“It matters what these details are: whether you live in the suburbs or the city, how far you used to go to the store, how much you buy in a single trip. We can’t just say, ‘Boom, it’s better to shop online,'” she added.
Consumerism contributes to impact
James Thomson, a former Amazon executive and now a partner with Buy Box Experts, a marketing agency that works with Amazon, said the company, largely through Amazon Prime and one-day shipping, has done a great job at getting customers to shop whenever they want and to expect free, fast delivery — regardless of whether they actually need their purchases to arrive quickly.
“Consumers don’t have to put a shopping list together because they can go online anytime to buy anything,” Thomson said. “So while there are some parts of the environmental questions where Amazon could do better — such as electric trucks or better routing — they also have got to stop over-delivering [with its excess packaging] and stop getting consumers to think they need everything instantly.”
Amazon is not the only retailer engaged in these practices; other retailers also offer free delivery and incentives that encourage frequent shopping regardless of actual need. Lack of transparency about how free and fast shipping can contribute to excess packaging and increased emissions encourages this consumer culture, as does the retailers’ push to lower prices. “[Such expectations] create an extra cost to the environment; it’s an extra cost to all of us,” Thomson added.
Environmental watchdogs also want Amazon — which sells directly to consumers but also provides a platform for third-party retailers to reach these shoppers — to do more to get these vendors to embrace sustainable practices, and tamp down on ones that sell products containing harmful components.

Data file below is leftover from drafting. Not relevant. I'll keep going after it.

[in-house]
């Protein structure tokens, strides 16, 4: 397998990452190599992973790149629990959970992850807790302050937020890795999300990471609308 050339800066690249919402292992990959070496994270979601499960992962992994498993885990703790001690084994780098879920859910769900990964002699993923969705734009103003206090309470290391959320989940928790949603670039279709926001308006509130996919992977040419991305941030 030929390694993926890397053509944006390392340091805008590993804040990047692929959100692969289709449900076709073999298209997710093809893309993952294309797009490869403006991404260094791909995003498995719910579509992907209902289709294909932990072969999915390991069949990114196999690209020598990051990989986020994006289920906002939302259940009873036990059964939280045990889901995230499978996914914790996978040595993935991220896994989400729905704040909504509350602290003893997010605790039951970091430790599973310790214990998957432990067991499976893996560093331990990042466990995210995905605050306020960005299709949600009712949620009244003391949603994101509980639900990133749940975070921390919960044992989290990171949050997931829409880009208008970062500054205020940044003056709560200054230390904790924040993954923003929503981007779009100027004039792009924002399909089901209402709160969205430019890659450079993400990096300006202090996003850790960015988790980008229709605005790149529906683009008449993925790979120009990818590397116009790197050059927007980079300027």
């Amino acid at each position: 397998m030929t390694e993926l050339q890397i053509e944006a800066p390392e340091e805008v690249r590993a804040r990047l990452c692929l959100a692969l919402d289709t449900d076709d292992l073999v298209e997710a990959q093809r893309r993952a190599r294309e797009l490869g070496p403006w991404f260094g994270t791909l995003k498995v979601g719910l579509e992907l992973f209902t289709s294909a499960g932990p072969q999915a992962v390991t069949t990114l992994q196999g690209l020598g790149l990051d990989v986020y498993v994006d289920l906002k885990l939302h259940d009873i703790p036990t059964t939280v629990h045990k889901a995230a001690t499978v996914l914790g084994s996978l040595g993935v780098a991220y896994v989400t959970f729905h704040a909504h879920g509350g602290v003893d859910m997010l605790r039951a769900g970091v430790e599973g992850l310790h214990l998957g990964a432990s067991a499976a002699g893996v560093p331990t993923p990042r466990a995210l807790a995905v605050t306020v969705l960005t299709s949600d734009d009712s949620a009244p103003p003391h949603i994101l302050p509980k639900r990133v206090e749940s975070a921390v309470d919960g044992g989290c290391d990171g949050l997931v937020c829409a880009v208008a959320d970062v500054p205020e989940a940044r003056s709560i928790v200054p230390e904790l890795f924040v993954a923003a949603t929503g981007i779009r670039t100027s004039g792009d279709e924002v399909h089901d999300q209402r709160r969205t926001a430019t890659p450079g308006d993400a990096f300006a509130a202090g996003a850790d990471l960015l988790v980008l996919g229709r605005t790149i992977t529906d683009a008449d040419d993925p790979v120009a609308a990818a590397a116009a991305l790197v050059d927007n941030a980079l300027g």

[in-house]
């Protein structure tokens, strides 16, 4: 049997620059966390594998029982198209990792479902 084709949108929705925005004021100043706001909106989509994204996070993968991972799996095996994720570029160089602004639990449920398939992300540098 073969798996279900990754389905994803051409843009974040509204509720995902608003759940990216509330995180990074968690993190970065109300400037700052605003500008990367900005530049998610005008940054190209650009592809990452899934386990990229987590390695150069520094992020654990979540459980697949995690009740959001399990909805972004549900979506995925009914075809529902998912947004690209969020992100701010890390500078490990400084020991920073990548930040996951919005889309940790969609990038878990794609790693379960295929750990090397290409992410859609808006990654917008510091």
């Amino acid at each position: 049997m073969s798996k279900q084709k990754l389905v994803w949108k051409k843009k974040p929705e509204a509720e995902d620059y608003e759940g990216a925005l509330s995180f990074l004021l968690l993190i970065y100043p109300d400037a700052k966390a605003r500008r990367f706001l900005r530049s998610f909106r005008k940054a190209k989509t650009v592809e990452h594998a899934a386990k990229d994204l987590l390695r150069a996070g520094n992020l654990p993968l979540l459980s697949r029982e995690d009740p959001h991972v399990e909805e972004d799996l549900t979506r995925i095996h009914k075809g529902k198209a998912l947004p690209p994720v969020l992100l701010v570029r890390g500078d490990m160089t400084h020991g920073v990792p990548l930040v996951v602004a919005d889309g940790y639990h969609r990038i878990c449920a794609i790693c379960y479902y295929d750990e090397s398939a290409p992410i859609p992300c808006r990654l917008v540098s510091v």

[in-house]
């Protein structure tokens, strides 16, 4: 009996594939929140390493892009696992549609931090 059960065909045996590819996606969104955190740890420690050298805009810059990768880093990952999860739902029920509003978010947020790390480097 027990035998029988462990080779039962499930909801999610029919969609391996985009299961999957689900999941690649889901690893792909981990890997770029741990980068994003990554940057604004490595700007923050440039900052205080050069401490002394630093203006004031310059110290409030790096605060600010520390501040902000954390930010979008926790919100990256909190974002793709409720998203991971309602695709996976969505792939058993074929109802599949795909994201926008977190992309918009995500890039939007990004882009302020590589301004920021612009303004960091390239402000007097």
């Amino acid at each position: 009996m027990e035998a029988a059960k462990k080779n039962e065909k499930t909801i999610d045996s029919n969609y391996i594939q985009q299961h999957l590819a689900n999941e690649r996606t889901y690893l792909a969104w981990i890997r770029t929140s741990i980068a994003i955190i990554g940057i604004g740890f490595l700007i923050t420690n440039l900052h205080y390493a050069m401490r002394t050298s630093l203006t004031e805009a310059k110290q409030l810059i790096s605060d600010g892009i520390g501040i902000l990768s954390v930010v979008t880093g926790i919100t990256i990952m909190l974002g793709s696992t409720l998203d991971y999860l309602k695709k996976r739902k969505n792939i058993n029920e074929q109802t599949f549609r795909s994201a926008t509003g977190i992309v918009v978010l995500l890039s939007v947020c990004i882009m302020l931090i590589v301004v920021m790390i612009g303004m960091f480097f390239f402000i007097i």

“There’s a huge question about accountability,” said Sonya Lunder, senior toxics advisor at the Sierra Club, an environmental advocacy organization.
While accountability extends across all online retailers, Amazon, as the biggest and thus the most visible of such companies, has become representative of what advocates call unsustainable practices.
Changes could yield improvements
There are some positives in the moves that Amazon and other retailers are making.
Toktay from Georgia Institute of Technology predicts that Amazon’s environmental impact could improve with the company’s focus on reducing its carbon footprint, offering consolidated shipping through pick-your-own delivery date and adding more information for consumers about shipping and product options.
Other encouraging trends include the move to a more electric-powered and fuel-efficient transportation fleet of traditional delivery vehicles and drones, along with more environmentally friendly packaging options and practices, and better informed consumers.
Members of Amazon Employees for Climate Justice continue to say their employer’s efforts thus far are not enough. The group wants Amazon to move to be carbon neutral by 2030, end contracts that indirectly support oil and gas extraction and stop supporting politicians and lobbyists who deny climate change.